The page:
None of the deficit Eurozone member-states can refinance their debts autonomously. Not even Italy and Spain. Without Mr Mario Draghi’s OMT proclamation, in September 2012, which was a clear threat to bond dealers not to bet against the deficit nations’ government bonds, Italy and Spain would have joined Greece, Ireland and Portugal in the group of failed states. While the OMT threat is still managing to keep spreads down, some of the deficit countries can refinance their public debt. Even Greece might be able to do so if the ECB were to signal to markets that Athens would be placed under the OMT umbrella. But to say that they can stand on their own feet in the money markets is to mis-read totally the situation. In this sense, Stournaras and Samaras are not hoping to fool the markets – they cannot be that foolish. No, they are hoping against hope that Berlin will consent to Greece being let out of the ESM and placed under the OMT umbrella. Of course, none of this matters. Whether under the ESM or the OMT, the deficit Eurozone countries (Ireland just as Greece, Spain just as Portugal) are still in chains, caught up in a negative feedback dynamic between un-payable debts, insolvent banks, recessionary forces and mindless universal austerity.

Merkel speaks of ‘impressive facts’, but these numbers are there due to heavy burdening the society. Increased competitiveness, an erased budget deficit, but it caused enormous despair. Samaras calls it ‘the sacrifices of the people’. Is it worth it? Isn’t there a huge difference in realities on paper and in the outside world, on the streets? Didn’t it not only cause despair, but also ruined the economy in the long run?

You are making a significant error: The situation is not just awful on the ground. The situation is unbearable also on paper; in terms of official statistics. Our leaders are disgracing themselves with ‘happy go lucky’ pronouncements that clash with their own statisticians’ numbers. Never before has such energy be expended by political leaders to mislead Parliaments and electorates regarding the economic situation on paper and on the ground. Worse still, our leaders are doing this cynically and knowingly, the result being the greatest democratic deficit in Europe’s post-war history.

Martin Schulz said that the Troika has done ‘more bad than good’. Do you expect a different policy to be executed?

No. I just expect that Mr Schultz is expecting to gather a few more Peripheral votes in his sad quest for the top position in Brussels.

Should bond investors share the costs of bailouts with taxpayers, as the IMF suggests? Should European governments write down the Greek loans? A former IMF economist said recently: ‘There’s no trade-off between austerity and debt restructuring – you have to do both.’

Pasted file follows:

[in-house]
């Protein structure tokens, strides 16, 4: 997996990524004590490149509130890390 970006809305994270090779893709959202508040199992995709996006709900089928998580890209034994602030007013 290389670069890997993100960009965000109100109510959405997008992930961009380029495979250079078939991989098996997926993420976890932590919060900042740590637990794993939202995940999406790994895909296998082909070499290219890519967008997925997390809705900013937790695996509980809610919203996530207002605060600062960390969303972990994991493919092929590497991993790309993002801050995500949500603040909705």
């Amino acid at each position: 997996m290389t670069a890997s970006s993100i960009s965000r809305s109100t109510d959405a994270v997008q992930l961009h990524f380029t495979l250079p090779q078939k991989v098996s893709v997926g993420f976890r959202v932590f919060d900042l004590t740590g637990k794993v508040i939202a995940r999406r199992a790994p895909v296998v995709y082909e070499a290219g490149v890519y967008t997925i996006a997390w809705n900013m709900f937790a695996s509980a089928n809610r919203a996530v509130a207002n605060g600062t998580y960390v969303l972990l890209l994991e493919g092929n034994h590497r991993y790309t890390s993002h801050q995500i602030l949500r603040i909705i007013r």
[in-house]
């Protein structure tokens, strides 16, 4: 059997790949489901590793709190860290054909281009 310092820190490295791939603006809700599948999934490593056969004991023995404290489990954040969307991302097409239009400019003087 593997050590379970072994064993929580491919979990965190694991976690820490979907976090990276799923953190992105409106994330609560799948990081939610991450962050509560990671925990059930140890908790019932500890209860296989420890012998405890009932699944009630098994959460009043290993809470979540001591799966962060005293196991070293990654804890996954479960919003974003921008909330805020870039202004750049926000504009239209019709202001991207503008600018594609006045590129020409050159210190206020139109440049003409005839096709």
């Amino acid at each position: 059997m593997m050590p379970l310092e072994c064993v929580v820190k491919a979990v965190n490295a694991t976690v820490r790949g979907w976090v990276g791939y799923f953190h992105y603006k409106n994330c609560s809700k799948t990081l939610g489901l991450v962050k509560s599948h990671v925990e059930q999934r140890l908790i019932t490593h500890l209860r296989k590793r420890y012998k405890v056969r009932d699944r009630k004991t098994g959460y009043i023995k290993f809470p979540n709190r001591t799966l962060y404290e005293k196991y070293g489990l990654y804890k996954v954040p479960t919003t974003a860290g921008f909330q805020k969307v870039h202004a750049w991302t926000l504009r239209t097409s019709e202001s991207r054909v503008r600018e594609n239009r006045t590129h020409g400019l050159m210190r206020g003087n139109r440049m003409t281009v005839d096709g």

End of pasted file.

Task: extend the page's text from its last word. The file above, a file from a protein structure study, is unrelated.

You are asking someone who warned, in January 2010, that any bailout for Greece would be a terrible blow against the Eurozone if it were not preceded by massive debt restructuring. The IMF, behind the scene, agreed with me. But in public they lent their voices to the Berlin-Frankfurt-Brussels cacophonous choir that proclaimed a debt haircut as both unnecessary and undesirable. To have these same officials lecture us on the importance of debt restructuring is a little like listening to the Titanic’s captain lecture us on iceberg avoidance.

What is the path to growth? Or is growth overrated?

It depends on what is growing. At the moment we have growing debts, non-performing loans, poverty, suicides, and… Nazi parties. These are our ‘growth’ areas. What we need, before we can talk about growth credibly, is stabilisation. To stabilise the Eurozone we need to Europeanise, without any federal moves, four realms: public debt management, banking sectors, aggregate investment policies and attempts to quell the humanitarian crisis.

George Pagoulatos says that structural reforms are clearly happening, for example; at the pension system, all possible structural changes have been made, he says, not so much horizontal measures. Others disagree. The Troika agreed not to execute horizontal measures anymore. Are true reforms happing, in your eyes? Where is it needed most?

To compress pensions to unlivable levels is not to carry out structural reforms. As I already argued (see above), genuine reforms cost money and cannot be effected in an environment of fear, collapse and political illegitimacy.

Is there a real, radical alternative to all of this? Are proposals by Syriza possibilities? (If so, which ones mostly?) You seem to have sympathy for the party’s ideas, isn’t it? 

No solution can be effected at the national level. It is as if in the 1930s the state of Kansas could have reversed, on its own, the effects of the Great Depression through Kansas-centred policies. The Eurozone is experiencing a systemic crisis that needs to be dealt with systematically. How? What we need is to escape the false dilemma between the current, dead end, policies and the (false) alternative of moving in a federal direction (that Europe is not ready for). This false dilemma must be escaped through a rational redeployment of existing institutions in a manner that does not ask of the surplus nations (like Germany and the Netherlands) to pay the bills of the deficit nations while, at the same time, not pushing the burdens of adjustment onto the weakened shoulders of the deficit countries. Together with my colleagues J.K. Galbraith and S. Holland, we have presented what we call a Modest Proposal for Resolving the Euro Crisis. Michel Rocard, the former French PM, as well as a number of former EU heads of state, have endorsed its basic tenets.